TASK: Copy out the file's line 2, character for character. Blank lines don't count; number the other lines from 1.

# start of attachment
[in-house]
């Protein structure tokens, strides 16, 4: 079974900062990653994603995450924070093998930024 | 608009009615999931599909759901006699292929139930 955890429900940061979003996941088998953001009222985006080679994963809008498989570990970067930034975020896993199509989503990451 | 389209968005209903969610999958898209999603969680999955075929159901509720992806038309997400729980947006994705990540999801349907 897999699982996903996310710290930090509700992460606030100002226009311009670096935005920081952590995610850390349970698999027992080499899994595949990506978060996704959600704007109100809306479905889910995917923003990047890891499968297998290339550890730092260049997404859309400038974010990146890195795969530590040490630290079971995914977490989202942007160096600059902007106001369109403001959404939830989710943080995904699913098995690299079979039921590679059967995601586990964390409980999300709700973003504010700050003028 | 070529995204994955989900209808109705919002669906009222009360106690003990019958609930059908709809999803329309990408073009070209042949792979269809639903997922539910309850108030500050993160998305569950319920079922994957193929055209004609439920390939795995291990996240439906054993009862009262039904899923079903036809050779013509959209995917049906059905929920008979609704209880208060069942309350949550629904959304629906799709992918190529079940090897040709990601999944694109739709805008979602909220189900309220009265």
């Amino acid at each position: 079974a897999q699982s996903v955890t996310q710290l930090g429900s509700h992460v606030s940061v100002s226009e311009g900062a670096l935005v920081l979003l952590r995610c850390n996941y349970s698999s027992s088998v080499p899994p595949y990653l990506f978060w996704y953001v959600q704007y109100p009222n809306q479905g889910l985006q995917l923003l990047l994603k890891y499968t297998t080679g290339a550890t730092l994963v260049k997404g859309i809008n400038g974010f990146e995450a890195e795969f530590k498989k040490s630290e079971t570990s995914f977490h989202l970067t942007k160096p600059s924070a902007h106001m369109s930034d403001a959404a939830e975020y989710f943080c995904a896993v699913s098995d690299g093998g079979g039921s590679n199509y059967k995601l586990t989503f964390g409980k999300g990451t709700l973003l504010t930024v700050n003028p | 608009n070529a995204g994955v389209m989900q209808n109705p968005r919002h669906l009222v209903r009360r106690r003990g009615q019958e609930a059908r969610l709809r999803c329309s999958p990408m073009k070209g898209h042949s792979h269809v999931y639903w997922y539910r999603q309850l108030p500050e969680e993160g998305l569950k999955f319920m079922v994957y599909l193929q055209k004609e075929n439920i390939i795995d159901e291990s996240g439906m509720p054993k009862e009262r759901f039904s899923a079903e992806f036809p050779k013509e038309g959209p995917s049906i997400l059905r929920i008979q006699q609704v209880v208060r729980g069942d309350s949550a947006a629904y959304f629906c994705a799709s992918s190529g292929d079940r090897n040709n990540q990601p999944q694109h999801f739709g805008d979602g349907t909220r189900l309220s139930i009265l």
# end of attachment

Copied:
């Protein structure tokens, strides 16, 4: 079974900062990653994603995450924070093998930024 | 608009009615999931599909759901006699292929139930 955890429900940061979003996941088998953001009222985006080679994963809008498989570990970067930034975020896993199509989503990451 | 389209968005209903969610999958898209999603969680999955075929159901509720992806038309997400729980947006994705990540999801349907 897999699982996903996310710290930090509700992460606030100002226009311009670096935005920081952590995610850390349970698999027992080499899994595949990506978060996704959600704007109100809306479905889910995917923003990047890891499968297998290339550890730092260049997404859309400038974010990146890195795969530590040490630290079971995914977490989202942007160096600059902007106001369109403001959404939830989710943080995904699913098995690299079979039921590679059967995601586990964390409980999300709700973003504010700050003028 | 070529995204994955989900209808109705919002669906009222009360106690003990019958609930059908709809999803329309990408073009070209042949792979269809639903997922539910309850108030500050993160998305569950319920079922994957193929055209004609439920390939795995291990996240439906054993009862009262039904899923079903036809050779013509959209995917049906059905929920008979609704209880208060069942309350949550629904959304629906799709992918190529079940090897040709990601999944694109739709805008979602909220189900309220009265």